Black-headed Gull

What did have me almost totally gob-smacked, surprised beyond speech, was that for the first time since the knee replacement operation [22 July 2008] my bionic part didn’t trigger the metal detector as I walked through the arch at the airport security area. You probably need to have an artificial, metallic, bit to fully appreciate the difference between a lion leaping through a loop and the same creature leaping through a lighted loop. Having become accustomed to the lights flashing and the alarm resounding I had in fact stopped and pointed down to my knee to indicate the source of the problem. I think I had even started the now almost inevitable stoop to untie my bootlaces- just as I had done on the outward journey. An armed guard bearing nothing more disarming than the most friendly of smiles beckoned me on with a kind “It’s okay, sir.”
In true Shakespearean style I offer the following brief aside: never judge an entire nation by what you might see/hear via various forms of the Media. Not all Arabs are bomb-toting terrorists, just as not all Christians attending weekly church rites are Christian. Until back in 1997 I think I had a rather jaundiced view of North Americans; loud and brash with little sense of humour or at least a sense of humour too cryptic for the likes of me to fathom. It was of course a cynical opinion based on too many hours of American television programs in which the cops only ever chased villains in high speed cars and, again almost inevitably, shot them dead at the end of the chase. The Arizona café owners and the Pittsburgh widow shattered those illusions.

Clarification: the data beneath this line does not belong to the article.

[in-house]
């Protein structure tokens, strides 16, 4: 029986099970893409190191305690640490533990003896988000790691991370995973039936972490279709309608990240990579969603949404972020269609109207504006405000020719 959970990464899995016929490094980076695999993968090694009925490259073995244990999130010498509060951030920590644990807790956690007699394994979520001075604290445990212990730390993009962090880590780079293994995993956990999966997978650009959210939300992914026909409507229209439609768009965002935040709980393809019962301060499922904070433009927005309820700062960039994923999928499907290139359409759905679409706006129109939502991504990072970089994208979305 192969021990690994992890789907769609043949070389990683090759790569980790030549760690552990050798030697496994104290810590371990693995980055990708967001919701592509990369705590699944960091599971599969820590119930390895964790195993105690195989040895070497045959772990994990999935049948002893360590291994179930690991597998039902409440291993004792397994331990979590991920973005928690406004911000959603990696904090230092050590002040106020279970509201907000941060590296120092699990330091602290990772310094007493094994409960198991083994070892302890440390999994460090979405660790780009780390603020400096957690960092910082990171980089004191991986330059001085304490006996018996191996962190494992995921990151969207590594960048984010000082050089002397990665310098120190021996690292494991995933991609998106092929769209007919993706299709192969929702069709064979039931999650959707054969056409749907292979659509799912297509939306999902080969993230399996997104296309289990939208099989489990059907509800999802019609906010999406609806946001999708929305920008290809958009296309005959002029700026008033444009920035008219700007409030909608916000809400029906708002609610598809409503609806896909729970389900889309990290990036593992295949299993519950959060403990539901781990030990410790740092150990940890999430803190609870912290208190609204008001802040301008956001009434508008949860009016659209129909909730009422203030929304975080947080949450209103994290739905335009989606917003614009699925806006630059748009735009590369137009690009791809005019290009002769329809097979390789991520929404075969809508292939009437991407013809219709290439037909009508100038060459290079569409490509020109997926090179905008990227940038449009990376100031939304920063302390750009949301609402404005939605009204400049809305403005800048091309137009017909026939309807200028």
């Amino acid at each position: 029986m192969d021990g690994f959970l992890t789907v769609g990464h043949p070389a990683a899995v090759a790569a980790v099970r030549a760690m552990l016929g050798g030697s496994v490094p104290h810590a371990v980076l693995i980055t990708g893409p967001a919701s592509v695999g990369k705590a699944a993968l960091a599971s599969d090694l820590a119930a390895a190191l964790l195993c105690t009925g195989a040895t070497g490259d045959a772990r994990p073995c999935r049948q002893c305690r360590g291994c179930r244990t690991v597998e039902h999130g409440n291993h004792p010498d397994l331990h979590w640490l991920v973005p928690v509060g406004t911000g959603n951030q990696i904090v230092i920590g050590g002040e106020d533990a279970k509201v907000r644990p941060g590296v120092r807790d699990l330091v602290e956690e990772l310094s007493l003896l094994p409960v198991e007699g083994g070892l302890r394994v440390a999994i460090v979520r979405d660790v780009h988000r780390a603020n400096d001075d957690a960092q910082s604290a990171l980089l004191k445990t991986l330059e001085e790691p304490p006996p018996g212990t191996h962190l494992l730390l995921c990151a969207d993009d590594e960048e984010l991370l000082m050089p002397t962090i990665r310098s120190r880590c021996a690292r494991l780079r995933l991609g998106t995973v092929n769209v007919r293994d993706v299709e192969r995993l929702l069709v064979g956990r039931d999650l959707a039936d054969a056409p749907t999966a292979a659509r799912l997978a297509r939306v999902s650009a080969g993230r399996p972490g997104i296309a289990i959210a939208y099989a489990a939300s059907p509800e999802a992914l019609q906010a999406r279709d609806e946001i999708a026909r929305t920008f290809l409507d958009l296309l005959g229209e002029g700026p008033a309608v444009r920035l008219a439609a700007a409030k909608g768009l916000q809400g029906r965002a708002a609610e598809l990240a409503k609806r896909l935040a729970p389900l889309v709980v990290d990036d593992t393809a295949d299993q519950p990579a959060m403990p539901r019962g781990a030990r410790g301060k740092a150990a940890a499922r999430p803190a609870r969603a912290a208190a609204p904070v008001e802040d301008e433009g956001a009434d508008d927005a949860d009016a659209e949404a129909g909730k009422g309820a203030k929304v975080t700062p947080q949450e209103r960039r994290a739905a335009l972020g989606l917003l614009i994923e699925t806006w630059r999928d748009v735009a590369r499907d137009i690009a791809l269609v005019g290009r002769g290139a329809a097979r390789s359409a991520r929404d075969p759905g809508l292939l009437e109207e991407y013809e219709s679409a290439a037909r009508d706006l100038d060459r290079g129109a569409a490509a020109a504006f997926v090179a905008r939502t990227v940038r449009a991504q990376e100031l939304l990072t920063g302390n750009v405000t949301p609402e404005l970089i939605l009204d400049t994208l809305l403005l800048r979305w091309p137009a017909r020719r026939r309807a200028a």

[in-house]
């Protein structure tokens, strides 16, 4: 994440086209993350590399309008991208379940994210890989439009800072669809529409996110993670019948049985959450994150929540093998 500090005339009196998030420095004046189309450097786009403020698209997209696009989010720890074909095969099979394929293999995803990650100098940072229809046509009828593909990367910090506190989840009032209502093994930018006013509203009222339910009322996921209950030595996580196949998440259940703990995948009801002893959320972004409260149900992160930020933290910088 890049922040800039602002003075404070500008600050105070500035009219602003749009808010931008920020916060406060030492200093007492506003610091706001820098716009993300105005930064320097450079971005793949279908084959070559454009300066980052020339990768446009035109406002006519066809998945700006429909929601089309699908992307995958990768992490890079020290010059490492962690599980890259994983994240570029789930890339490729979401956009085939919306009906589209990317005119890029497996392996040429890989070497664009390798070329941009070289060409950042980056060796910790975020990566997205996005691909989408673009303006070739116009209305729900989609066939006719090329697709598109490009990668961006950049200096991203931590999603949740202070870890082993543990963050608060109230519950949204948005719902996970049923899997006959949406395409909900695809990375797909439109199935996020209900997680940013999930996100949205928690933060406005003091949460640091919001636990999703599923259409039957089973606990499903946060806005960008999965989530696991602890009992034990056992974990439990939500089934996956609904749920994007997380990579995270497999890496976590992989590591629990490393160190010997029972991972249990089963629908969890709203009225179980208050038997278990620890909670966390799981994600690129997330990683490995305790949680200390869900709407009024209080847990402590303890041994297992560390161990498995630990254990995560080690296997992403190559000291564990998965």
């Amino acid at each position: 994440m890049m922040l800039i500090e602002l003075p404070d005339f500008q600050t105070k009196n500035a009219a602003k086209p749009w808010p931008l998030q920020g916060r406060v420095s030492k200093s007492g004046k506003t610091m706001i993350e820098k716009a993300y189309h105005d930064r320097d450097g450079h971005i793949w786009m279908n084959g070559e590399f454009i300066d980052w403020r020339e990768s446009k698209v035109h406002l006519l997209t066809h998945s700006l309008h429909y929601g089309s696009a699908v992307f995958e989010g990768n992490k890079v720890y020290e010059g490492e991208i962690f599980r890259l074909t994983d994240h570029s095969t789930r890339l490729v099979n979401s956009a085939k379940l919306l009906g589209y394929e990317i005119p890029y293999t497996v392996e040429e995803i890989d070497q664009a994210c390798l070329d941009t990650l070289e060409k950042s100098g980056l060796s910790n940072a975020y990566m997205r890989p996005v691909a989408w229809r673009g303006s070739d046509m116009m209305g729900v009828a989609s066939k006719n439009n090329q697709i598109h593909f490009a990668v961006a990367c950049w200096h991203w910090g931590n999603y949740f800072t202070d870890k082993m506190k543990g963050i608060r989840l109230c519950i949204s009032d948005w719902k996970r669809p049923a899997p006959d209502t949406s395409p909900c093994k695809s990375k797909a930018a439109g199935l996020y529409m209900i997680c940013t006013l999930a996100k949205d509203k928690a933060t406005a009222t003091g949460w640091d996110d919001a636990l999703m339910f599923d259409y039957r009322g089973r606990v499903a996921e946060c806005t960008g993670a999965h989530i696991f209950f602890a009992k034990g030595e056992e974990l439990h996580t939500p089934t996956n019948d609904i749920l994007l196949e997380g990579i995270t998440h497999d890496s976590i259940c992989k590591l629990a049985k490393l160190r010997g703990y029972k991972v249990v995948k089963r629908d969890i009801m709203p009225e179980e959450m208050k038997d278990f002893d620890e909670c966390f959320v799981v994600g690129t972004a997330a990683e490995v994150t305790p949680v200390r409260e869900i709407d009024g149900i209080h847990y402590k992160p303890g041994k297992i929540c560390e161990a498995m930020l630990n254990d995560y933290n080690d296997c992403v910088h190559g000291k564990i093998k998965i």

To cap off the Abu Dhabi experience, on returning through security at Singapore’s Changi International Airport, where on the outward journey the metal detector had clanged its dire warning to all and sundry that a potential terrorist was passing through, nothing happened, not so much as a lowly grind or metallic gnashing of electrodes. And again, I hesitated, already pointing my right index finger towards my right knee. I was waved on.

Since the knee replacement in July 2008 I have passed through ten airport metal detectors and in 80% of those instances the alarm was raised and I was more carefully scanned by the hand-held detector and pat searched. What was different on these two last occasions? Is it a sign of better things ahead?